Tiger, tiger, burning bright

An odd choice for Valentine’s Day, perhaps? Bear with me, you’ll see.

In Blake’s image, a woman powered with sunlight faces down a dragon.  This ultimate battle between good and evil from the Book of Revelation is the cover image of the first collection of Ana Luisa Amaral’s poetry with English translations by Margaret Jull Costa, The Art of Being a Tiger. And it is indeed strong stuff, deft in referencing a long history of art and literature, yet startingly new.


I warmed to Amaral immediately. She ranges between the metaphysical and the apparently very ordinary, describing the experience of so many women well.


Startlingly, she knows exactly how the reader herself may be feeling while reading, and gets right under her skin with humour and wit.


My only regret about this glorious interplay of light and darkness, high and low, is that it was so short. I want to read more, but I don’t speak Portuguese, so I can’t. I was left with an old recipe to try out instead. And it’s perfect for today.


Margaret Jull Costa, we need more translations of Ana Luisa Amaral, please! This splendid selection covers eleven collections published over twenty-five years. There are plenty more recipes for love to be translated, and much besides.






Tagged with: , , , , , ,
Posted in books, gender, poetry, translation, Valentine's Day

Leave a Reply

Fill in your details below or click an icon to log in:

WordPress.com Logo

You are commenting using your WordPress.com account. Log Out /  Change )

Twitter picture

You are commenting using your Twitter account. Log Out /  Change )

Facebook photo

You are commenting using your Facebook account. Log Out /  Change )

Connecting to %s

advent Alice in Wonderland American And Other Stories Antonia Lloyd-Jones Arabic Argentina Beowulf Berlin Best Translated Book Award Bible books Brazil Brazilian Portuguese British British Library Buddhism Catalan Children's Books China Chinese Christmas Christmas Carols Contemporary Czesław Miłosz Danish Dari David Hackston Dublin Literary Award English Estonian Fantasy Farsi Fiction Finland Finland 100 Finlandia Prize Finnish Flemish Free Word Centre French George Szirtes German Greek Hebrew Herbert Lomas Herta Müller history Hungarian Iceland Idioms Illustration India international International Translation Day Irish Gaelic Italian J. R. R. Tolkien Japanese Jenny Erpenbeck Johanna Sinisalo Korean Language language learning Languages Latin Literature Lola Rogers Lord of the Rings Mabinogion Man Booker International Prize Maori Maria Turtschaninoff Moomins New Year Nobel Prize Nobel Prize for Literature Norwegian Old English Olga Tokarczuk Owen Witesman Oxford English Dictionary Penguin PEN Translation Prize Persian Philip Boehm Phoneme Media Poetry Poetry Translation Centre Polish Portuguese Pushkin Press Queer Romanian Rosa Liksom Russian Salla Simukka Second World War Short Stories Sofi Oksanen Spanish Stanisław Barańczak Suomi100 Susan Bernofsky Svetlana Alexievich Swedish Switzerland Thomas Teal Tibetan Tove Jansson transation Translation translator Translators Without Borders Valentine's Day Wales Warsaw Welsh Wisława Szymborska Witold Szabłowski Women in Translation Month words Words without Borders writing YA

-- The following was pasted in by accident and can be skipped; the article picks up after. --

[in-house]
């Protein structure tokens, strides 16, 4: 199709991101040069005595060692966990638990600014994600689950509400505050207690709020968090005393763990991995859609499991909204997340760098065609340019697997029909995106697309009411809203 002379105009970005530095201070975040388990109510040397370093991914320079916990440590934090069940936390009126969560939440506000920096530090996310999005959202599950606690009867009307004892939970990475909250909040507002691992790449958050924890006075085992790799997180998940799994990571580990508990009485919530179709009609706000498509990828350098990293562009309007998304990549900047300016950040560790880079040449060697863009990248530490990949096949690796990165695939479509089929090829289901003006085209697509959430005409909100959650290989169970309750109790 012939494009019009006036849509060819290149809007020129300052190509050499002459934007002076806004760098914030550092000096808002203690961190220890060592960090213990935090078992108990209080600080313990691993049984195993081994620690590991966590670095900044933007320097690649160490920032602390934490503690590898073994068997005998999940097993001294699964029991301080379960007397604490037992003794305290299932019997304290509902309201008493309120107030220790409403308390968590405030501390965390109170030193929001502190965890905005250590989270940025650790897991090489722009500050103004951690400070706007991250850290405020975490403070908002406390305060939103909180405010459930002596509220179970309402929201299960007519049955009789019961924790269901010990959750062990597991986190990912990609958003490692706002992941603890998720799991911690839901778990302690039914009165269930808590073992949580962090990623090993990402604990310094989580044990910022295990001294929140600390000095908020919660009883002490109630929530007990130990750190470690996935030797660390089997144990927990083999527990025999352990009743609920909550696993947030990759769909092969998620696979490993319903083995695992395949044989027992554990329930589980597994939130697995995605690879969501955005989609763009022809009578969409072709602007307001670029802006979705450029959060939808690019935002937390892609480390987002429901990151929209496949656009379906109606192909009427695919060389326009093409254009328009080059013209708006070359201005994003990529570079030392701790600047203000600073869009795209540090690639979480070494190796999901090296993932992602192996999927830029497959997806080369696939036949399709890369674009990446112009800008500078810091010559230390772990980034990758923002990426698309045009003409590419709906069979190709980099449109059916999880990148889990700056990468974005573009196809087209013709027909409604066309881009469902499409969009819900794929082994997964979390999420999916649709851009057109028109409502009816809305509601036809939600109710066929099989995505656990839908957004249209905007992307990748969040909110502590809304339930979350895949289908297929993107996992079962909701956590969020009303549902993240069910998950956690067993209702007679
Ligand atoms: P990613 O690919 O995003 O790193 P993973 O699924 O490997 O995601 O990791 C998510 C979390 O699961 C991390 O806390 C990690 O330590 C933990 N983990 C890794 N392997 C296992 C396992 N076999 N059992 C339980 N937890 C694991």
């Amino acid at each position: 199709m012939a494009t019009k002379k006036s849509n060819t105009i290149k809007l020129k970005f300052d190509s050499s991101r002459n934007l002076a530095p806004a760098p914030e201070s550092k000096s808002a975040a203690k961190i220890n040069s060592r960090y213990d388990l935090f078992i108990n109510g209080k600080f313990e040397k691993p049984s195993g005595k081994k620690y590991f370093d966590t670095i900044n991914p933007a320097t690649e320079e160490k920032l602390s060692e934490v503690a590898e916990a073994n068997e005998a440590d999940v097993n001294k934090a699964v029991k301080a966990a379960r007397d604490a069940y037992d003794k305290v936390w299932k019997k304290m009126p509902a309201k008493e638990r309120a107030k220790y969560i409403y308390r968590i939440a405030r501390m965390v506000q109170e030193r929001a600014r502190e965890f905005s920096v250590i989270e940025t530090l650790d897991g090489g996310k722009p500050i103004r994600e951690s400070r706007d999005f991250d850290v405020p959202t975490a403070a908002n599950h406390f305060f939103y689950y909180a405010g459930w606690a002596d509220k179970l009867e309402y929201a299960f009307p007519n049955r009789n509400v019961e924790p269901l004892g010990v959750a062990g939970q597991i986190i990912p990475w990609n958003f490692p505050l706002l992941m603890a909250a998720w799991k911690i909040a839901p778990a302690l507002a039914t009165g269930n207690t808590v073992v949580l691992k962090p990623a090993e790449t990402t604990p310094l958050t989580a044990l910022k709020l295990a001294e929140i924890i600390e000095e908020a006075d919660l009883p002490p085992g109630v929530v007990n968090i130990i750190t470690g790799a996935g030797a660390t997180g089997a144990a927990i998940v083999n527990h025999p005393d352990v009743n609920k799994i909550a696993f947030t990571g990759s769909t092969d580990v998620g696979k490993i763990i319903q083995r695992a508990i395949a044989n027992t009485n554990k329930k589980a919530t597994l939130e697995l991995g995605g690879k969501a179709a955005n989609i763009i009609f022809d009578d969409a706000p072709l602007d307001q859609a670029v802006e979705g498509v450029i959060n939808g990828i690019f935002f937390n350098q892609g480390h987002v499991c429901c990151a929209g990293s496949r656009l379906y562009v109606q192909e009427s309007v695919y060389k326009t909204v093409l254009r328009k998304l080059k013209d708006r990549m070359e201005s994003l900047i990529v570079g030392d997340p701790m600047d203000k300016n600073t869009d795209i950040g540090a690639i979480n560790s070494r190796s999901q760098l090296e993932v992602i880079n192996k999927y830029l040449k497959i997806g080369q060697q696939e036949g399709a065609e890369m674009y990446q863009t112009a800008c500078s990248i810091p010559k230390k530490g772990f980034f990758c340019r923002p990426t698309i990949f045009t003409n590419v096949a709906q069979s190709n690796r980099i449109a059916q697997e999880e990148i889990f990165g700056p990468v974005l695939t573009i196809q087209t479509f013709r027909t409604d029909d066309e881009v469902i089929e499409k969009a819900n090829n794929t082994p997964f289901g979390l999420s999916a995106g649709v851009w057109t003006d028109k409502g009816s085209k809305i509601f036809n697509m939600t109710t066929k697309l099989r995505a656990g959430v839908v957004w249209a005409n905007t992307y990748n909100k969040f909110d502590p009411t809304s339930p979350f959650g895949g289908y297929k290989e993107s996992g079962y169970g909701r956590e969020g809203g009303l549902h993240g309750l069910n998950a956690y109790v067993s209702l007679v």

Enter your email address to follow this blog and receive notifications of new posts by email.

Follow found in translation on WordPress.com
%d bloggers like this: